Presentation: Eye drop solution, one ml contains 0.3mg bimatoprost. Indications: Reduction of elevated intraocular pressure (IOP) in chronic open-angle glaucoma and ocular hypertension (as monotherapy or as adjunctive therapy to beta-blockers). Dosage and Administration: Please refer to the Summary of Product Characteristics before prescribing. Recommended dose is one drop in the affected eye(s) once daily, administered in the evening. More frequent administration may lessen the IOP lowering effect. If more than one topical ophthalmic medicinal product is being used, each should be administered at least 5 minutes apart. Not recommended in children or adolescents (under the age of 18). In renal or hepatic impairment use with caution. Contra-indications: Hypersensitivity to bimatoprost or any of the excipients. Warnings/Precautions: Prior to treatment patients should be informed of the possibility of eyelash growth, darkening of the eyelid skin and increased iris pigmentation. Some of these changes may be permanent and may lead to differences in appearance between the eyes when only one eye is treated. The change in iris pigmentation occurs slowly and may not be noticeable for several months. At 12 months, the incidence was 1.5% and did not increase following 3 years treatment. Benzalkonium chloride may be absorbed by soft contact lenses, which should be removed before instillation. The lenses may be reinserted 15 minutes after LUMIGAN(R) administration. Monitoring required with frequent or prolonged use in dry eye patients or where the cornea is compromised. Use with caution in patients with compromised respiratory function. LUMIGAN(R) has not been studied in patients with heart block more severe than first degree or in uncontrolled congestive heart failure, inflammatory ocular conditions, neovascular, inflammatory, angle-closure glaucoma, congenital glaucoma or narrow-angle glaucoma. Cystoid macular oedema has been uncommonly reported (>1/1000 to 1/10) were growth of eyelashes (up to 45% in first year with new reports decreasing to 7% at 2 years and 2% at three years), conjunctival hyperaemia (mostly trace to mild - up to 44% in first year decreasing to 13% at 2 years and 12% at 3 years), and ocular pruritus (up to 14% in first year decreasing to 3% at 2 years and 0% at 3 years). Less than 9% of patients discontinued due to any adverse event in the first year with additional discontinuations being 3% at both 2 and 3 years. The following undesirable effects were reported as follows: Eye disorders Common (>1/100 to 1/1000 to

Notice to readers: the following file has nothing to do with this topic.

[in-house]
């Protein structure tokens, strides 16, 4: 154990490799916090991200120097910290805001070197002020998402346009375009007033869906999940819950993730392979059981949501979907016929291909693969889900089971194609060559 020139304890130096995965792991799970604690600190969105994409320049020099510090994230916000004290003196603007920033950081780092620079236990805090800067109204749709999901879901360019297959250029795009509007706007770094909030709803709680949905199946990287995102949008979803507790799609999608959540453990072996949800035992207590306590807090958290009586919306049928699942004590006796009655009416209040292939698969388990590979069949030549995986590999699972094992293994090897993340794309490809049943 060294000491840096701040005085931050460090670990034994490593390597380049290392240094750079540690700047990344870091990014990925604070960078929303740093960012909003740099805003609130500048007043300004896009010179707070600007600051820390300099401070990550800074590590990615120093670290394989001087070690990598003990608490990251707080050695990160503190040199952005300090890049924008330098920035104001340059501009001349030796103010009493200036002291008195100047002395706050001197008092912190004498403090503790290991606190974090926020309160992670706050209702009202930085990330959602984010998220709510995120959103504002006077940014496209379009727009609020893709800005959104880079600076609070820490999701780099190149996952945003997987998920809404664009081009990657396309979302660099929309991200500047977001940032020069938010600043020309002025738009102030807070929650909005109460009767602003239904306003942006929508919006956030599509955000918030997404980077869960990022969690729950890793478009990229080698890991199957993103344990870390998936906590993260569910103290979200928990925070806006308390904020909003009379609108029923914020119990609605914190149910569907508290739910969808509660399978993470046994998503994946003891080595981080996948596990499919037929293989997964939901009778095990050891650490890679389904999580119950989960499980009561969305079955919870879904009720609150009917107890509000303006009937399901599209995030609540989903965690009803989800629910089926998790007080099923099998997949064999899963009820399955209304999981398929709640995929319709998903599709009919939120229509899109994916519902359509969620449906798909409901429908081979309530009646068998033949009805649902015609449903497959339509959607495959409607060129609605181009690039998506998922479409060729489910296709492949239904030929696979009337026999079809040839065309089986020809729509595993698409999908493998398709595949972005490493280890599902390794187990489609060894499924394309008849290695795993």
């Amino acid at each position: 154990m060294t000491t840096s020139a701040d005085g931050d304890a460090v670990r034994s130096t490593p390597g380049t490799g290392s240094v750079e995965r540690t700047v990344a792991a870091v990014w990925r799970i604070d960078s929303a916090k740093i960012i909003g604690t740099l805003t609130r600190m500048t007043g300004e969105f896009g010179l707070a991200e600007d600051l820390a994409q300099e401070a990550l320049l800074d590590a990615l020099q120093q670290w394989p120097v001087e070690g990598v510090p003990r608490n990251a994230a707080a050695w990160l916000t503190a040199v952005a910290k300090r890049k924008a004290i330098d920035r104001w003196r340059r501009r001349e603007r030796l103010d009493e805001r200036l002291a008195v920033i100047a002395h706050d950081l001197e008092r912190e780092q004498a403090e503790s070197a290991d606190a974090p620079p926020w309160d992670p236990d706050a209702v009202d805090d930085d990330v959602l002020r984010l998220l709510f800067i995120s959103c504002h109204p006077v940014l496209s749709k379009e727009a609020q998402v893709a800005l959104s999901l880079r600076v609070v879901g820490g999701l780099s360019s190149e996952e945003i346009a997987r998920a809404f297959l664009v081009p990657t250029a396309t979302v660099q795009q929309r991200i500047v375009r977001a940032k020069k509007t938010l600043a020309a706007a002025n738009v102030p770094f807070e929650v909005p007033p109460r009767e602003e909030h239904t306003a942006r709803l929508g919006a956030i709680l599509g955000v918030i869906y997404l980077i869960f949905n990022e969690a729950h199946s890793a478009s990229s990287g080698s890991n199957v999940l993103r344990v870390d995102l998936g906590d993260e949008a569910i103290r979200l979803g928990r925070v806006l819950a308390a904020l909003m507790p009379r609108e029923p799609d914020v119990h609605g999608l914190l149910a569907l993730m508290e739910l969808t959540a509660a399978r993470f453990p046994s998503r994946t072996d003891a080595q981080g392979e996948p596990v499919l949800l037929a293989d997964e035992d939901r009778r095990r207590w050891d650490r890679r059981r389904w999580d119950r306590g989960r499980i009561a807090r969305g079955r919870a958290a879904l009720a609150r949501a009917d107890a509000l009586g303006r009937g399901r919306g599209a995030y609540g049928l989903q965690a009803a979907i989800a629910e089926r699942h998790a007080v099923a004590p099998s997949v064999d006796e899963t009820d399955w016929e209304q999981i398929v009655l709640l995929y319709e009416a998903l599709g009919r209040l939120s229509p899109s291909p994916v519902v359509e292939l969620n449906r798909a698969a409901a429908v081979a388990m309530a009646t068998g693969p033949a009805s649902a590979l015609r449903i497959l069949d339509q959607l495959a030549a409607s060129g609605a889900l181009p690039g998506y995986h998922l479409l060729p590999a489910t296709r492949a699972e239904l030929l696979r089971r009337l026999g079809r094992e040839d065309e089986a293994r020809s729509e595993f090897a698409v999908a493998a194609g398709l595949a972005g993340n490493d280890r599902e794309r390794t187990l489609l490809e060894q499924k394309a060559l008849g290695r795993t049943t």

Legal Category: POM. Date of Preparation: November 2007.
Further information is available from: Allergan Limited, Marlow International, The Parkway, Marlow, Bucks. SL7 1YL.
Adverse events should be reported to Allergan Ltd. UK_Medinfo@allergan.com or +44(0)1628-494026
Information about adverse event reporting can be found at http://www.yellowcard.gov.uk
(1) Rossetti, L. et al. Ophthalmology. Comparison of the Effects of Bimatoprost and a Fixed Combination of Latanoprost and Timolol on Circadian Intraocular Pressure. Volume 114, Issue 12, December 2007. 2244-2251 .e1
(2) Kobelt, G et al. Direct costs of glaucoma management following initiation of medical therapy. A simulation model based on an observational study of glaucoma treatment in Germany, 1998
(3) World Health Organization http://www.who.int/mediacentre/factsheets/fs282/en/print.html Accessed 26 October 2007
(4) European Glaucoma Society. Terminology and Guidelines for Glaucoma. 2003. 11th Edition